Authors: Deborah Ellis
HOUSE OF ANANSI PRESS
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This edition published in 2011
Groundwood Books/House of Anansi Press Inc.
110 Spadina Avenue,
Toronto, ON M5V 2K4
LIBRARY AND ARCHIVES CANADA CATALOGUING
No safe place / Deborah
2010Â Â Â Â Â Â Â jC813'.54Â Â Â Â Â Â Â C2010-901683-1
Cover photograph by
AFP / Getty Images
Design by Michael Solomon
We acknowledge for
their financial support of our publishing program the Canada Council for the
Arts, the Ontario Arts Council, and the Government of Canada through the
Canada Book Fund.
I'd like to thank Paul St.
Clair of the Roma Community Center in Toronto, Maria GailovÃ of Romodrom in
Prague, the Iraqi refugee community in Amman, and my editor, Shelley
The sound of pissing woke him up.
Exhaustion had let Abdul slip into a half-sleep in spite of the pounding music from the disco up the street, but the tinkling of water hitting cement just a few feet away broke through his slumber.
He turned his head away.
He was well hidden in the shadows, down in the gully under the ruins of the old tower. The drunk couldn't see him, just disgust him.
The sound of a zipper, the uneven footfall staggering away. Abdul kept his eyes closed. If he didn't open them, maybe his brain would think he was still asleep and let him drift off again.
Then the disco music changed. A techno version of a Beatles song ï¬ooded the Place d'Armes. “Penny Lane.”
Abdul didn't even try to get through it. He tossed back the ï¬lthy blanket, rolled it away into a corner and climbed the steps out of the gully, checking again to make sure the light chain with the thin medallion was still around his neck, under his clothes. He'd spend the rest of the night playing cat and mouse with the Calais police. It was a dangerous game, but it was a whole lot safer than remembering.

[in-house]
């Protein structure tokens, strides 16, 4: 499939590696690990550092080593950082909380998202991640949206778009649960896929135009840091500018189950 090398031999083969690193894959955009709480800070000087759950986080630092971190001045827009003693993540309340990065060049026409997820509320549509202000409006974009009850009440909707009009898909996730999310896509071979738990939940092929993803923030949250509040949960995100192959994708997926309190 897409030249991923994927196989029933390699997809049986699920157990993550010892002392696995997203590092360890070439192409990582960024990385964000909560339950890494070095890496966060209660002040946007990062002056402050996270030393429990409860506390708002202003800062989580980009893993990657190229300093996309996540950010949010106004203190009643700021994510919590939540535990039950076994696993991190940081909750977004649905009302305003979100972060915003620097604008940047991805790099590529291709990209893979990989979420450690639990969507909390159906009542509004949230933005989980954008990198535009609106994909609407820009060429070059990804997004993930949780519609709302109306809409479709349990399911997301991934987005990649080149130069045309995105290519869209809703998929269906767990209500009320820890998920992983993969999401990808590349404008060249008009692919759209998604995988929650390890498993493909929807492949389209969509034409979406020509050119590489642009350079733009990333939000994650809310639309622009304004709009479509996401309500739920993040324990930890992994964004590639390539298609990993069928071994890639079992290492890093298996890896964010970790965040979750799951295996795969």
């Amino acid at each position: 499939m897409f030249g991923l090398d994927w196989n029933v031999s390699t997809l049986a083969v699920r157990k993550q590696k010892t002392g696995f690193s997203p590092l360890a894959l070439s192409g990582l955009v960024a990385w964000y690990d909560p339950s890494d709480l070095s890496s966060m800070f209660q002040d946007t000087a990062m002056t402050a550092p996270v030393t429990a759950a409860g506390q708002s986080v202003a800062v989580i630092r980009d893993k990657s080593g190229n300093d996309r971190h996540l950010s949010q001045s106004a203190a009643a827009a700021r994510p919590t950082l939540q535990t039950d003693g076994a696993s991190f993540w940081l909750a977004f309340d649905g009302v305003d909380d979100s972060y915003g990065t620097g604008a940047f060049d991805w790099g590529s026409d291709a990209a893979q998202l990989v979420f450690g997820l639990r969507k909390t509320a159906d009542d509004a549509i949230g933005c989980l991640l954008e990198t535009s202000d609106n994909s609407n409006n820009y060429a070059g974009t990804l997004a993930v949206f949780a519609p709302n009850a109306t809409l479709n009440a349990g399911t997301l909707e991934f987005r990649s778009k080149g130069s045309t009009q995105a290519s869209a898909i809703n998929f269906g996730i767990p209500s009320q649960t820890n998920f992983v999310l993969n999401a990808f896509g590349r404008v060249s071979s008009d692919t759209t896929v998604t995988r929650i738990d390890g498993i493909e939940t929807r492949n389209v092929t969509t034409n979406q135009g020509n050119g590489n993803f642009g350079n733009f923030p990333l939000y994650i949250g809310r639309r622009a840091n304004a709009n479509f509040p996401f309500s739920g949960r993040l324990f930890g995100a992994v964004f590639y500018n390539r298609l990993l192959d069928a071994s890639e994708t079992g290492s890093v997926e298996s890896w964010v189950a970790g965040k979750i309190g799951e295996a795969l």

/ / / / / / / /
“Does it matter? It's more than you've got.”
“You don't know how much I've got.”
“I can smell you. Your stink tells the whole story.”
Abdul clenched his toes inside his torn sneakers. It helped him control his temper.
At least my stink is honest, he thought, from months of hard travel and living rough. He wondered what the smuggler's excuse was.
“I'll owe you the rest,” Abdul said.
The smuggler scratched himself in places that weren't supposed to be scratched in public. He exhaled cigarette smoke into Abdul's face.
“Don't like dirty Arabs.”
“I'm Kurdish,” Abdul said, then wanted to snatch the words back. He'd just played into the man's prejudice. Should he say that he was part Arab, his mother's family from Baghdad? Why bother.
“I'm sixteen,” he said instead, lying just a little. “I'm strong. I'll ï¬nd work in England and pay you what I owe you.” He spoke in English, which was better than his French. He knew the smuggler knew both.
“You'll work. You'll pay. You'll do as you're told.”
My grandmother carried a gun in the mountains ï¬ghting for a Kurdish homeland, Abdul thought, and here I am in a back alley of Calais, negotiating with a fool.
“Just tell me how much,” he said. “I'm too tired for games.”
The smuggler spat on the ground, then held out his slab of a hand, wiggling his ï¬ngers.
Abdul dug down into his right front trouser pocket, the one with the pouch sewn inside it. He took out a roll of British pounds that had, until recently, been wrapped in plastic and shoved up his rectum. Not even that place was secure. He'd come across bodies with the bellies sliced open.
He took off the elastic band and put the bills in the smuggler's hand.
“Count it,” Abdul said, “and give me a receipt.”
The smuggler sneered and made Abdul's money disappear into his own pocket. He was a big man. He used to be muscled but had gone to ï¬ab, every meal he'd eaten attaching itself to his belly and his arms.
“You want a receipt, you little Kurd-turd? Ask the CRS. Get your receipt from them. And when you're ï¬nished, meet me tonight, two o'clock, where the campers park, back of the Au CÃ´te d'Argent hotel. Do you know the place?”
Abdul knew it. It was by the pedestrian pier, where tourists stood to watch the ferries passing.
“Don't be late. I'd be happy to leave without you.” The smuggler started to walk away. “You'll be eating lousy English food for breakfast.”